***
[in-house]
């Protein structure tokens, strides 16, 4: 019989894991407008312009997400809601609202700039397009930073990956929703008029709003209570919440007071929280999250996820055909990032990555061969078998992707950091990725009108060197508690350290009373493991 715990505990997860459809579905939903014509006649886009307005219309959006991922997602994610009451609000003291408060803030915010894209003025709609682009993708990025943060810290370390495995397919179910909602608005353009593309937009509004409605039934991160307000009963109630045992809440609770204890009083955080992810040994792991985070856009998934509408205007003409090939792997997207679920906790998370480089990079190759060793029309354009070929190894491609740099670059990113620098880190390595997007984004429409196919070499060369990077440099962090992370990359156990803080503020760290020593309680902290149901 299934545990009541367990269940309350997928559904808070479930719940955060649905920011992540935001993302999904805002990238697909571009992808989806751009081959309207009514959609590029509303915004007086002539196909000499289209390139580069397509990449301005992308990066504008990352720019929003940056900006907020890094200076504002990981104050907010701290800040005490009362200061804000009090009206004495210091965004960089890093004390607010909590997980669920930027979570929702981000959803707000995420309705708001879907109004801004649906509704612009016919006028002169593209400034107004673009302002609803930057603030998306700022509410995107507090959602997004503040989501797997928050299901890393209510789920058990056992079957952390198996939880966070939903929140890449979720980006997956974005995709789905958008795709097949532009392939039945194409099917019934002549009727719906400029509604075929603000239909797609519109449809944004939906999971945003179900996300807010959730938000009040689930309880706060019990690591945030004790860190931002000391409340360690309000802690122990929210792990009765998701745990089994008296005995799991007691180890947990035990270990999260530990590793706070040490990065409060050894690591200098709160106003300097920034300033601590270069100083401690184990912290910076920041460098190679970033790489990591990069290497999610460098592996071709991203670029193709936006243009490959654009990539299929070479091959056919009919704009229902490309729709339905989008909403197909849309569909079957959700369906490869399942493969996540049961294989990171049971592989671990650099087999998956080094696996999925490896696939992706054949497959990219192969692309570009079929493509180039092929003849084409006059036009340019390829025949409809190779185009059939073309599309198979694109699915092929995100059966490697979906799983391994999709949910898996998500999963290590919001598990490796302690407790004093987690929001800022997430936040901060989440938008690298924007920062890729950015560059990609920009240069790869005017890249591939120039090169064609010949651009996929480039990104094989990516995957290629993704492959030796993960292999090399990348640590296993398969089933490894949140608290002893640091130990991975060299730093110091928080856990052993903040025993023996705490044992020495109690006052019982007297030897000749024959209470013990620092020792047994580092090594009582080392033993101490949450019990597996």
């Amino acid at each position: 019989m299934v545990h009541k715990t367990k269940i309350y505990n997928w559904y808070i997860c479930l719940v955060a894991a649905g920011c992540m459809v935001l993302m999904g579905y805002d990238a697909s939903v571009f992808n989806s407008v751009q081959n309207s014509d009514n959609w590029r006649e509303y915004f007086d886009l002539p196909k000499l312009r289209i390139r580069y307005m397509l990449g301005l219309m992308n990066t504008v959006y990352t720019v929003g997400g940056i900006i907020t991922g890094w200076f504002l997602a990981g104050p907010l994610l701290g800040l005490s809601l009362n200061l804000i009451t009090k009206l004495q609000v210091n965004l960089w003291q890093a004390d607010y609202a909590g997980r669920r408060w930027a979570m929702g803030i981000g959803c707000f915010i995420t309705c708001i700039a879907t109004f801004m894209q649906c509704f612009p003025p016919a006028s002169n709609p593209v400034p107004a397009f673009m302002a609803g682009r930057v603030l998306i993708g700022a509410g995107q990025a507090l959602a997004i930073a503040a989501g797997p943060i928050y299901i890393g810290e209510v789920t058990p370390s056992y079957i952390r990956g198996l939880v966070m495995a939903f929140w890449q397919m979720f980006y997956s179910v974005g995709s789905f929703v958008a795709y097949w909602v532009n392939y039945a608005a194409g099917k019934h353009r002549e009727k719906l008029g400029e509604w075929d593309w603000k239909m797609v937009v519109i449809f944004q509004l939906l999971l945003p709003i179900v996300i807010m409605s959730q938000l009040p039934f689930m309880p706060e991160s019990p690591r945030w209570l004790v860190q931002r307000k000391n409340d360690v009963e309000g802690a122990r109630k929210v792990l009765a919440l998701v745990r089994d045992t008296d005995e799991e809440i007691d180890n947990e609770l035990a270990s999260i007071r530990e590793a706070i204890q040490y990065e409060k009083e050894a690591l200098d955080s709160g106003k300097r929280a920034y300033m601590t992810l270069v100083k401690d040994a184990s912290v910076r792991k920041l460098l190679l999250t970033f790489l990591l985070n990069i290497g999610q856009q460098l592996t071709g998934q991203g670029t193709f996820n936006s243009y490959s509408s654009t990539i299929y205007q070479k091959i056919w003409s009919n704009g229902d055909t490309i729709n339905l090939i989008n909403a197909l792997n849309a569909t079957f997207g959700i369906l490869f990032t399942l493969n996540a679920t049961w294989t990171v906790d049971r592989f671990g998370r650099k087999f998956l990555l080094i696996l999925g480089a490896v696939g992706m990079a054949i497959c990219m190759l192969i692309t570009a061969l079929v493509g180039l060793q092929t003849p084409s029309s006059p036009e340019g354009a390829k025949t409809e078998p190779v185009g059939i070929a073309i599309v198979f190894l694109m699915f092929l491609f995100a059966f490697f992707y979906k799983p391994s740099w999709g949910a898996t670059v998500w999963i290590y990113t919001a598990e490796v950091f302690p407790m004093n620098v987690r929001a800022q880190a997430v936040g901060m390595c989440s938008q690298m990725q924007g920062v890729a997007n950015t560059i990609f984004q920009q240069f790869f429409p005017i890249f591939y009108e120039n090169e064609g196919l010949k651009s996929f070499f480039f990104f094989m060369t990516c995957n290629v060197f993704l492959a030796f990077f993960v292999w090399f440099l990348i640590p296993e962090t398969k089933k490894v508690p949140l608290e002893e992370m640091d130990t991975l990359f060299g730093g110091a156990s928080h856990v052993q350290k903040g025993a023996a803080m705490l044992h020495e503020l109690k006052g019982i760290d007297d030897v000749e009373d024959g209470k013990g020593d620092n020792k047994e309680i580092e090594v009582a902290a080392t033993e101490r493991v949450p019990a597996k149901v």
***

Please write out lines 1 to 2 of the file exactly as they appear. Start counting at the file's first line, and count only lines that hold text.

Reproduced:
[in-house]
């Protein structure tokens, strides 16, 4: 019989894991407008312009997400809601609202700039397009930073990956929703008029709003209570919440007071929280999250996820055909990032990555061969078998992707950091990725009108060197508690350290009373493991 715990505990997860459809579905939903014509006649886009307005219309959006991922997602994610009451609000003291408060803030915010894209003025709609682009993708990025943060810290370390495995397919179910909602608005353009593309937009509004409605039934991160307000009963109630045992809440609770204890009083955080992810040994792991985070856009998934509408205007003409090939792997997207679920906790998370480089990079190759060793029309354009070929190894491609740099670059990113620098880190390595997007984004429409196919070499060369990077440099962090992370990359156990803080503020760290020593309680902290149901 299934545990009541367990269940309350997928559904808070479930719940955060649905920011992540935001993302999904805002990238697909571009992808989806751009081959309207009514959609590029509303915004007086002539196909000499289209390139580069397509990449301005992308990066504008990352720019929003940056900006907020890094200076504002990981104050907010701290800040005490009362200061804000009090009206004495210091965004960089890093004390607010909590997980669920930027979570929702981000959803707000995420309705708001879907109004801004649906509704612009016919006028002169593209400034107004673009302002609803930057603030998306700022509410995107507090959602997004503040989501797997928050299901890393209510789920058990056992079957952390198996939880966070939903929140890449979720980006997956974005995709789905958008795709097949532009392939039945194409099917019934002549009727719906400029509604075929603000239909797609519109449809944004939906999971945003179900996300807010959730938000009040689930309880706060019990690591945030004790860190931002000391409340360690309000802690122990929210792990009765998701745990089994008296005995799991007691180890947990035990270990999260530990590793706070040490990065409060050894690591200098709160106003300097920034300033601590270069100083401690184990912290910076920041460098190679970033790489990591990069290497999610460098592996071709991203670029193709936006243009490959654009990539299929070479091959056919009919704009229902490309729709339905989008909403197909849309569909079957959700369906490869399942493969996540049961294989990171049971592989671990650099087999998956080094696996999925490896696939992706054949497959990219192969692309570009079929493509180039092929003849084409006059036009340019390829025949409809190779185009059939073309599309198979694109699915092929995100059966490697979906799983391994999709949910898996998500999963290590919001598990490796302690407790004093987690929001800022997430936040901060989440938008690298924007920062890729950015560059990609920009240069790869005017890249591939120039090169064609010949651009996929480039990104094989990516995957290629993704492959030796993960292999090399990348640590296993398969089933490894949140608290002893640091130990991975060299730093110091928080856990052993903040025993023996705490044992020495109690006052019982007297030897000749024959209470013990620092020792047994580092090594009582080392033993101490949450019990597996």